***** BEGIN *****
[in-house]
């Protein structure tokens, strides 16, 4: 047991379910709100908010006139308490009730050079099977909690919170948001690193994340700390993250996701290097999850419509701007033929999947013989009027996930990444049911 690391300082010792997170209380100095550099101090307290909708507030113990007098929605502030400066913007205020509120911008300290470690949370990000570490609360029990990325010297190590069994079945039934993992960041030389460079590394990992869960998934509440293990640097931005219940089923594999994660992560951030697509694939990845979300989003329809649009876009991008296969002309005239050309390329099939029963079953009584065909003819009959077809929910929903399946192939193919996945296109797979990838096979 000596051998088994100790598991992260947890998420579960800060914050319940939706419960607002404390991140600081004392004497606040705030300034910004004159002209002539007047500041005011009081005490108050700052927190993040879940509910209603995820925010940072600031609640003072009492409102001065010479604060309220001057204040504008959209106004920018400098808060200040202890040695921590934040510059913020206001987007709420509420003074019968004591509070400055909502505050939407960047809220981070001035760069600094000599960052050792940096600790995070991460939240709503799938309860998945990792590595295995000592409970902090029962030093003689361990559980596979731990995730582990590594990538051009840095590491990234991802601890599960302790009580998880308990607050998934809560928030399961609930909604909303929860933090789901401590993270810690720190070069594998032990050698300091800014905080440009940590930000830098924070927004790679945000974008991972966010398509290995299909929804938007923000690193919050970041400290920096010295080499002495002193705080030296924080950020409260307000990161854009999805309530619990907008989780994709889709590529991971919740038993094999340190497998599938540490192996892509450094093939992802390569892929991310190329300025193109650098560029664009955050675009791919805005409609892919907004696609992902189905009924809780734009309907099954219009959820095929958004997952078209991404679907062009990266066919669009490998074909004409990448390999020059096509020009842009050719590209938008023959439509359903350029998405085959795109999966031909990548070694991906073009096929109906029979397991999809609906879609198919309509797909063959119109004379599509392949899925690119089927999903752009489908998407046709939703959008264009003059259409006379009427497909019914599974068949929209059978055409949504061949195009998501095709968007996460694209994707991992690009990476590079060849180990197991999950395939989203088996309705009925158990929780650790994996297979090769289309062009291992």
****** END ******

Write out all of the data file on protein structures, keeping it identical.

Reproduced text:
[in-house]
């Protein structure tokens, strides 16, 4: 047991379910709100908010006139308490009730050079099977909690919170948001690193994340700390993250996701290097999850419509701007033929999947013989009027996930990444049911 690391300082010792997170209380100095550099101090307290909708507030113990007098929605502030400066913007205020509120911008300290470690949370990000570490609360029990990325010297190590069994079945039934993992960041030389460079590394990992869960998934509440293990640097931005219940089923594999994660992560951030697509694939990845979300989003329809649009876009991008296969002309005239050309390329099939029963079953009584065909003819009959077809929910929903399946192939193919996945296109797979990838096979 000596051998088994100790598991992260947890998420579960800060914050319940939706419960607002404390991140600081004392004497606040705030300034910004004159002209002539007047500041005011009081005490108050700052927190993040879940509910209603995820925010940072600031609640003072009492409102001065010479604060309220001057204040504008959209106004920018400098808060200040202890040695921590934040510059913020206001987007709420509420003074019968004591509070400055909502505050939407960047809220981070001035760069600094000599960052050792940096600790995070991460939240709503799938309860998945990792590595295995000592409970902090029962030093003689361990559980596979731990995730582990590594990538051009840095590491990234991802601890599960302790009580998880308990607050998934809560928030399961609930909604909303929860933090789901401590993270810690720190070069594998032990050698300091800014905080440009940590930000830098924070927004790679945000974008991972966010398509290995299909929804938007923000690193919050970041400290920096010295080499002495002193705080030296924080950020409260307000990161854009999805309530619990907008989780994709889709590529991971919740038993094999340190497998599938540490192996892509450094093939992802390569892929991310190329300025193109650098560029664009955050675009791919805005409609892919907004696609992902189905009924809780734009309907099954219009959820095929958004997952078209991404679907062009990266066919669009490998074909004409990448390999020059096509020009842009050719590209938008023959439509359903350029998405085959795109999966031909990548070694991906073009096929109906029979397991999809609906879609198919309509797909063959119109004379599509392949899925690119089927999903752009489908998407046709939703959008264009003059259409006379009427497909019914599974068949929209059978055409949504061949195009998501095709968007996460694209994707991992690009990476590079060849180990197991999950395939989203088996309705009925158990929780650790994996297979090769289309062009291992």